The Ħal Saflieni Hypogeum is an underground prehistoric burial site. Discovered in 1902 during construction works, the site was first excavated by Fr Emmanuel Magri between 1904 and 1906. Fr Magri died in Tunisia and his excavation notes have been lost. Excavations were taken over by Sir Themistocles Zammit, who continued works until 1911.
Discovering 7,000 years is easier than you might think. The Maltese Islands are really one big heritage park. There are open-air sites and indoor museums for every historical era - from Prehistory to World War II.
The Knights of St. John were great patrons of the arts and during their 250 years rule left a legacy of masterpieces which can be found in museums, palaces and churches right across the Islands.
The islands' museums have something for everyone - whether you're browsing just for leisure or wish to deepen a special interest. You will find magnificent Baroque architecture and sacred art treasures and get a glimpse into the spectacular history of the islands.
With their deep colours and rugged landscape, the Maltese Islands have long inspired artists, photographers and sculptors, both local and foreign. Some of these are exhibited in various galleries, including works by some excellent contemporary artists. The Spazju Kreattiv at St. James Cavalier in Valletta, showcases their work, whilst other venues, such as the National Museum of Archaeology hold regular exhibitions of art, sculpture and ceramics.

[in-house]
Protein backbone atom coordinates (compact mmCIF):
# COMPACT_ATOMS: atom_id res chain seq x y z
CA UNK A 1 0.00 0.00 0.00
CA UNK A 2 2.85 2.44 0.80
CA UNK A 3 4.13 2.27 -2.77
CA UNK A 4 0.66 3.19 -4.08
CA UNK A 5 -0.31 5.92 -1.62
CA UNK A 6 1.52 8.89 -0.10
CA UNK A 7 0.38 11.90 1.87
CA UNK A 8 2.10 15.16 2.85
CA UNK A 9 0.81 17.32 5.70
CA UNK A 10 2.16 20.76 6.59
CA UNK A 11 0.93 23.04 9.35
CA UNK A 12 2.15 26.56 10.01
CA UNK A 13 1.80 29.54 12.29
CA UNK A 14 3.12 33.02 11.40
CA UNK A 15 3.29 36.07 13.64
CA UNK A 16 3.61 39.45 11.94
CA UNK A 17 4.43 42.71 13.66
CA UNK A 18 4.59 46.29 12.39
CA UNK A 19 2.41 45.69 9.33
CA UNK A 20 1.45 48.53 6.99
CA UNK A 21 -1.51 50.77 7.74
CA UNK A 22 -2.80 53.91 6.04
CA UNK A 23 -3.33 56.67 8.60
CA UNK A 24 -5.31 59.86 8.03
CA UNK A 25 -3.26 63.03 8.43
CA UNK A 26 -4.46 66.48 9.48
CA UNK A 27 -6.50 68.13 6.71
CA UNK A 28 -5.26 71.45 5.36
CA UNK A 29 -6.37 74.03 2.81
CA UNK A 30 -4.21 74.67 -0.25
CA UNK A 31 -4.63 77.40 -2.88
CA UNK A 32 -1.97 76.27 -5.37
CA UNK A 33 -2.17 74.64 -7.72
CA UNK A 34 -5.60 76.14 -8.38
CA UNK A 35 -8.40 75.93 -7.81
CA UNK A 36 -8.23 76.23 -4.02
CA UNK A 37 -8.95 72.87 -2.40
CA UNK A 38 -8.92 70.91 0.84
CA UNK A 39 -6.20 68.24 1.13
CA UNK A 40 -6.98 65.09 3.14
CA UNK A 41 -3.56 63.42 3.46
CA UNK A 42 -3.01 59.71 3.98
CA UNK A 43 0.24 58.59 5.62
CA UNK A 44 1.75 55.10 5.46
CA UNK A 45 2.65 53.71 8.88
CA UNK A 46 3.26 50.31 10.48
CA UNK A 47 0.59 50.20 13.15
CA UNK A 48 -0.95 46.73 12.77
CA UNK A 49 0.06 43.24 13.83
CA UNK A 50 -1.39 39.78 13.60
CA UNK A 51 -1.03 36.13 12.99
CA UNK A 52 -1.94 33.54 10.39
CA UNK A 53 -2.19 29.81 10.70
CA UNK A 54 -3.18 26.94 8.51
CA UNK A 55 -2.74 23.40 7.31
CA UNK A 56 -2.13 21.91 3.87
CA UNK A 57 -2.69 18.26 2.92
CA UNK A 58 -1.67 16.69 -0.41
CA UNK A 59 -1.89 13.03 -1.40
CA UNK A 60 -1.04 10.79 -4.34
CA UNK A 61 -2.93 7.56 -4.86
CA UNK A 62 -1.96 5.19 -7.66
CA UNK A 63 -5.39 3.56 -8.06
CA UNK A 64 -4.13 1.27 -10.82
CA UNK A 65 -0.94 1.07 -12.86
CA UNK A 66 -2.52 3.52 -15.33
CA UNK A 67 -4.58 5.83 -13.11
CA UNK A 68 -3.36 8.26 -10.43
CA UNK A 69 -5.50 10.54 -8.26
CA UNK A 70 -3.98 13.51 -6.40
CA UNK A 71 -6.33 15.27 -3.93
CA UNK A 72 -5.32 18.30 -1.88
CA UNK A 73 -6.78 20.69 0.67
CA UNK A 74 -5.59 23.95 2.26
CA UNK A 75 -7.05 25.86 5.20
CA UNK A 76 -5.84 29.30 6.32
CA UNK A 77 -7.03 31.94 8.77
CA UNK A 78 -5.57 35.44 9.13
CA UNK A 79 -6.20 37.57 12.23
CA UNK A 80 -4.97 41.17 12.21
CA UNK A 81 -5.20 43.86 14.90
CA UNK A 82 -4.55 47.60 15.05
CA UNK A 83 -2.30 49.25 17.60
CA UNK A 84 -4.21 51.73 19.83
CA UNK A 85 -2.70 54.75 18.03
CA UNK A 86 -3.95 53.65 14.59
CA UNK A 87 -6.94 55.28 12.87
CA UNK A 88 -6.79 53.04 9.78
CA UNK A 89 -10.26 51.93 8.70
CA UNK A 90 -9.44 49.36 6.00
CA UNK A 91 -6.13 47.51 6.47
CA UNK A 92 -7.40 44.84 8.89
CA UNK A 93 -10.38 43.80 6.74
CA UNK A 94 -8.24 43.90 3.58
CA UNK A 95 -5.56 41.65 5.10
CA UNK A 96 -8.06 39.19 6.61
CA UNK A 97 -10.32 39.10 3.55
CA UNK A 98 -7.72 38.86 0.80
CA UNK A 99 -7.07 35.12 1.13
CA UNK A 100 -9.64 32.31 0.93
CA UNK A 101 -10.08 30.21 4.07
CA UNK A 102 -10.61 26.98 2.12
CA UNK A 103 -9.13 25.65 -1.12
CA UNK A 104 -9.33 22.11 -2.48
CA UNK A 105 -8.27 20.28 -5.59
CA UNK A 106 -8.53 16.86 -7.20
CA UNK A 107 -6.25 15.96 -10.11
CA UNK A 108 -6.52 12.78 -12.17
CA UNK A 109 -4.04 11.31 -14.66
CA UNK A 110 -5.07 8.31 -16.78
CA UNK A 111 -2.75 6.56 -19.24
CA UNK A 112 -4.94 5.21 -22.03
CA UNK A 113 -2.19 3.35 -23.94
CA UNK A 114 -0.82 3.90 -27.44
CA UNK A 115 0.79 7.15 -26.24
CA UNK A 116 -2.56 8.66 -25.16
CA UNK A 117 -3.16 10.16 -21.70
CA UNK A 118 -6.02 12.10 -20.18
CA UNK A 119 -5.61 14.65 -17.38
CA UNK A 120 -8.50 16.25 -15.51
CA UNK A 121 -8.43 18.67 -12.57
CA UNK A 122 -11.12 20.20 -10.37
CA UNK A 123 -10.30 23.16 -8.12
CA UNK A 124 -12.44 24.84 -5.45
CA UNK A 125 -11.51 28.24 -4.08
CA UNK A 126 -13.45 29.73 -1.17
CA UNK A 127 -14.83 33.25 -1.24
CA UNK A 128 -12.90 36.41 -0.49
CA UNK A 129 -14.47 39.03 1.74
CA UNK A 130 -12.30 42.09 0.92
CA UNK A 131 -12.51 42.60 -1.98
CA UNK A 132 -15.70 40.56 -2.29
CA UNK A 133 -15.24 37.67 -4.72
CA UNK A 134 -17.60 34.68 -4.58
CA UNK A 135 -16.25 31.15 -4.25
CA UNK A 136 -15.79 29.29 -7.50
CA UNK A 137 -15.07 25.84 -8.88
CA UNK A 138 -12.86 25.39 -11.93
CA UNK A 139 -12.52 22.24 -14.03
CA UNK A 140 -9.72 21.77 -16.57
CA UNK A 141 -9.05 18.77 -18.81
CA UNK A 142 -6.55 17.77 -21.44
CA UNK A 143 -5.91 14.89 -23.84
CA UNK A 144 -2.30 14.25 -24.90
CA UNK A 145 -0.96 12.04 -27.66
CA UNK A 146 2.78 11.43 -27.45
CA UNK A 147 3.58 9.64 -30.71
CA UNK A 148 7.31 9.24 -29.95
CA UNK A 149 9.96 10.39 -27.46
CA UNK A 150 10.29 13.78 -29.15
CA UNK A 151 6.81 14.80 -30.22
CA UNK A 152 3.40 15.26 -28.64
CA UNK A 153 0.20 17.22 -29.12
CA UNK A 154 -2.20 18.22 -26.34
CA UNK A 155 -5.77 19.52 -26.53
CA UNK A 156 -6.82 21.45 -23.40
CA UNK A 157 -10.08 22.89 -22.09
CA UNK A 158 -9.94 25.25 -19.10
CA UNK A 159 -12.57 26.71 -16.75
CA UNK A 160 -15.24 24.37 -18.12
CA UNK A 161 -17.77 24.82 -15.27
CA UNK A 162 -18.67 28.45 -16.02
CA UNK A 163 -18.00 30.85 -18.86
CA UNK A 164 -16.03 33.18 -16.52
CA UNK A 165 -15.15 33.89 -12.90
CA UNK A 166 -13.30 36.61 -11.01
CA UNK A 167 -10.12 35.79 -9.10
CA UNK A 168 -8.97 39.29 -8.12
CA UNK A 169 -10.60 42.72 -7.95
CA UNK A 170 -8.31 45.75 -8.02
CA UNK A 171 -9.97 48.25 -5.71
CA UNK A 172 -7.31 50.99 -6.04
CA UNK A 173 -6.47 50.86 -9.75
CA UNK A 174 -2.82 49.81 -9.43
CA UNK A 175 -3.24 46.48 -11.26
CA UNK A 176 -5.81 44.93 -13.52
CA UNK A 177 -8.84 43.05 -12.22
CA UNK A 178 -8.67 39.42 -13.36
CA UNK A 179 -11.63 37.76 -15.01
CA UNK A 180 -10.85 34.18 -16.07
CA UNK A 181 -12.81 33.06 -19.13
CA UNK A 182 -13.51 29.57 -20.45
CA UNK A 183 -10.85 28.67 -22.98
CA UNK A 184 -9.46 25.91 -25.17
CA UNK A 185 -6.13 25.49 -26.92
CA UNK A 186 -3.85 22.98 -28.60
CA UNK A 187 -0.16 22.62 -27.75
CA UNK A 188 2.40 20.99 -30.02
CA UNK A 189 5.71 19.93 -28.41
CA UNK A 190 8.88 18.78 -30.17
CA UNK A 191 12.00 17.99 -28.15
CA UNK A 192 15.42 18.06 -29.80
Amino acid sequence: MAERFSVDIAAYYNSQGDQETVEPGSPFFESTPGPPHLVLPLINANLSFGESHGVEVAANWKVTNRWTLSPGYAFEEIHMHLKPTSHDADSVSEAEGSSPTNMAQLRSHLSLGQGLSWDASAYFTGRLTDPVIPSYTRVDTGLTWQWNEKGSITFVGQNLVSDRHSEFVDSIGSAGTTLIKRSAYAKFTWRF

MALTA: Rabat: Domus Romana, Wignacourt Museum
Birzebbugia: Ghar Dalam
Zurrieq: Hagar Qim
Valletta: St. John's co-Cathedral & Museum, National Museum of Archaeology, Fort St Elmo - National War Museum, The Palace State Rooms, Malta Postal Museum, Manoel Theatre, Casa Rocca Piccola, St. James Cavalier, Palace Armoury, Valletta Contemporary, MUZA
Attard: Malta Aviation Museum
Naxxar: Palazzo Parisio
Mdina: Cathedral Museum
GOZO: Inquisitors Palace, Malta War Museum, Malta Maritime Museum, Museum of Archaeology, Museum of Natural Science, Old Prison